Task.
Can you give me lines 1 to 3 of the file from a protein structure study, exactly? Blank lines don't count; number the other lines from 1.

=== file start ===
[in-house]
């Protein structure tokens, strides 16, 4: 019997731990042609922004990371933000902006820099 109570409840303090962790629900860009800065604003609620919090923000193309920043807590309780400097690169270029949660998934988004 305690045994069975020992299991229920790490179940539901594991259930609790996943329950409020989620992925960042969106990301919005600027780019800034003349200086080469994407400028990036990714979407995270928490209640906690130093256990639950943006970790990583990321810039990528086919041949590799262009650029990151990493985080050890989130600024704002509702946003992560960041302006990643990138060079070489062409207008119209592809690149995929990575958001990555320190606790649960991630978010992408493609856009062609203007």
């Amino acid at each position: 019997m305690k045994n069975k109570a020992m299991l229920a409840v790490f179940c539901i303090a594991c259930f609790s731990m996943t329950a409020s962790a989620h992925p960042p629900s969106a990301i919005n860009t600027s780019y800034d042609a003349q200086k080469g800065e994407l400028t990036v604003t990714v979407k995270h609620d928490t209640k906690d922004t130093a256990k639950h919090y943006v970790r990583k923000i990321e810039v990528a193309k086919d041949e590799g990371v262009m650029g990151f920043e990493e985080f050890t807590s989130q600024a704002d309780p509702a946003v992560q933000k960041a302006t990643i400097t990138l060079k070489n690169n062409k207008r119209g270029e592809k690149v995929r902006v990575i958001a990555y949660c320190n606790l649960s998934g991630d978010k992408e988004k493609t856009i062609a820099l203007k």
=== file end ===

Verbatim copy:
[in-house]
């Protein structure tokens, strides 16, 4: 019997731990042609922004990371933000902006820099 109570409840303090962790629900860009800065604003609620919090923000193309920043807590309780400097690169270029949660998934988004 305690045994069975020992299991229920790490179940539901594991259930609790996943329950409020989620992925960042969106990301919005600027780019800034003349200086080469994407400028990036990714979407995270928490209640906690130093256990639950943006970790990583990321810039990528086919041949590799262009650029990151990493985080050890989130600024704002509702946003992560960041302006990643990138060079070489062409207008119209592809690149995929990575958001990555320190606790649960991630978010992408493609856009062609203007």
């Amino acid at each position: 019997m305690k045994n069975k109570a020992m299991l229920a409840v790490f179940c539901i303090a594991c259930f609790s731990m996943t329950a409020s962790a989620h992925p960042p629900s969106a990301i919005n860009t600027s780019y800034d042609a003349q200086k080469g800065e994407l400028t990036v604003t990714v979407k995270h609620d928490t209640k906690d922004t130093a256990k639950h919090y943006v970790r990583k923000i990321e810039v990528a193309k086919d041949e590799g990371v262009m650029g990151f920043e990493e985080f050890t807590s989130q600024a704002d309780p509702a946003v992560q933000k960041a302006t990643i400097t990138l060079k070489n690169n062409k207008r119209g270029e592809k690149v995929r902006v990575i958001a990555y949660c320190n606790l649960s998934g991630d978010k992408e988004k493609t856009i062609a820099l203007k």